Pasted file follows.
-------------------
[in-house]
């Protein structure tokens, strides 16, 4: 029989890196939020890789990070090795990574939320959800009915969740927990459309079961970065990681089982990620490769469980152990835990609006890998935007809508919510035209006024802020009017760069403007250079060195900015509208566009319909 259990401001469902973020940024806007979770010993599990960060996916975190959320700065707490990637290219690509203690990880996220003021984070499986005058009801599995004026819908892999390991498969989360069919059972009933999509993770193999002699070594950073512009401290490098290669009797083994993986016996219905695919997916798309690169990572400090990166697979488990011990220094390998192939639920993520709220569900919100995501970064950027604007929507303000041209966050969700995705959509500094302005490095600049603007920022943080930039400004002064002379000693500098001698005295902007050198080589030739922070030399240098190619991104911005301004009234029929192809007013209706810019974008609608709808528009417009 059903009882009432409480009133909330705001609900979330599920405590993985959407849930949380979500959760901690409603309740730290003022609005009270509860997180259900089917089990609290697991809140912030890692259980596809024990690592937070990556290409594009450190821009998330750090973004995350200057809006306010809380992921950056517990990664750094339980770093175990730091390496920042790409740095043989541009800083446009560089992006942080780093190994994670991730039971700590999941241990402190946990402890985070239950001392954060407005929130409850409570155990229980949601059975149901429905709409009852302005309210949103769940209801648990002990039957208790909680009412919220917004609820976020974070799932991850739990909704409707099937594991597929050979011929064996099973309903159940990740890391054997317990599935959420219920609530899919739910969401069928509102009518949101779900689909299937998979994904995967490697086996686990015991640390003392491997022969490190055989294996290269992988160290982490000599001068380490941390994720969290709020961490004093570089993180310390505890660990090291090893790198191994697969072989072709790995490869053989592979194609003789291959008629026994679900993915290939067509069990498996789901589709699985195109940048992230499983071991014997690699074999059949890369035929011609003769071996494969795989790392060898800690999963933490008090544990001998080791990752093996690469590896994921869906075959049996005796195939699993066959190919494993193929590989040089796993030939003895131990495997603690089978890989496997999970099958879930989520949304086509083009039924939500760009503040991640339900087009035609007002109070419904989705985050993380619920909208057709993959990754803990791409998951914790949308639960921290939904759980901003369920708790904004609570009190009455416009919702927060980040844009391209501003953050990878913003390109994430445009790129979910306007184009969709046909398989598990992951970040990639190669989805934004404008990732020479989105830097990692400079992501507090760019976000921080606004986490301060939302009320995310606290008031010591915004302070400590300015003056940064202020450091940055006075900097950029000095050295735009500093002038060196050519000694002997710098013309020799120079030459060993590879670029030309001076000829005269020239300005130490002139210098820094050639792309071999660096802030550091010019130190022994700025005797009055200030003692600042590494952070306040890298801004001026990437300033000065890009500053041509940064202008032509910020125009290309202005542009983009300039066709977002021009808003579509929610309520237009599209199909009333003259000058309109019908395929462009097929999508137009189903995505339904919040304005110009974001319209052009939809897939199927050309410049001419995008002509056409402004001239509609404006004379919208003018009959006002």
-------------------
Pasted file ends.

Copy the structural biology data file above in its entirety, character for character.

[in-house]
């Protein structure tokens, strides 16, 4: 029989890196939020890789990070090795990574939320959800009915969740927990459309079961970065990681089982990620490769469980152990835990609006890998935007809508919510035209006024802020009017760069403007250079060195900015509208566009319909 259990401001469902973020940024806007979770010993599990960060996916975190959320700065707490990637290219690509203690990880996220003021984070499986005058009801599995004026819908892999390991498969989360069919059972009933999509993770193999002699070594950073512009401290490098290669009797083994993986016996219905695919997916798309690169990572400090990166697979488990011990220094390998192939639920993520709220569900919100995501970064950027604007929507303000041209966050969700995705959509500094302005490095600049603007920022943080930039400004002064002379000693500098001698005295902007050198080589030739922070030399240098190619991104911005301004009234029929192809007013209706810019974008609608709808528009417009 059903009882009432409480009133909330705001609900979330599920405590993985959407849930949380979500959760901690409603309740730290003022609005009270509860997180259900089917089990609290697991809140912030890692259980596809024990690592937070990556290409594009450190821009998330750090973004995350200057809006306010809380992921950056517990990664750094339980770093175990730091390496920042790409740095043989541009800083446009560089992006942080780093190994994670991730039971700590999941241990402190946990402890985070239950001392954060407005929130409850409570155990229980949601059975149901429905709409009852302005309210949103769940209801648990002990039957208790909680009412919220917004609820976020974070799932991850739990909704409707099937594991597929050979011929064996099973309903159940990740890391054997317990599935959420219920609530899919739910969401069928509102009518949101779900689909299937998979994904995967490697086996686990015991640390003392491997022969490190055989294996290269992988160290982490000599001068380490941390994720969290709020961490004093570089993180310390505890660990090291090893790198191994697969072989072709790995490869053989592979194609003789291959008629026994679900993915290939067509069990498996789901589709699985195109940048992230499983071991014997690699074999059949890369035929011609003769071996494969795989790392060898800690999963933490008090544990001998080791990752093996690469590896994921869906075959049996005796195939699993066959190919494993193929590989040089796993030939003895131990495997603690089978890989496997999970099958879930989520949304086509083009039924939500760009503040991640339900087009035609007002109070419904989705985050993380619920909208057709993959990754803990791409998951914790949308639960921290939904759980901003369920708790904004609570009190009455416009919702927060980040844009391209501003953050990878913003390109994430445009790129979910306007184009969709046909398989598990992951970040990639190669989805934004404008990732020479989105830097990692400079992501507090760019976000921080606004986490301060939302009320995310606290008031010591915004302070400590300015003056940064202020450091940055006075900097950029000095050295735009500093002038060196050519000694002997710098013309020799120079030459060993590879670029030309001076000829005269020239300005130490002139210098820094050639792309071999660096802030550091010019130190022994700025005797009055200030003692600042590494952070306040890298801004001026990437300033000065890009500053041509940064202008032509910020125009290309202005542009983009300039066709977002021009808003579509929610309520237009599209199909009333003259000058309109019908395929462009097929999508137009189903995505339904919040304005110009974001319209052009939809897939199927050309410049001419995008002509056409402004001239509609404006004379919208003018009959006002």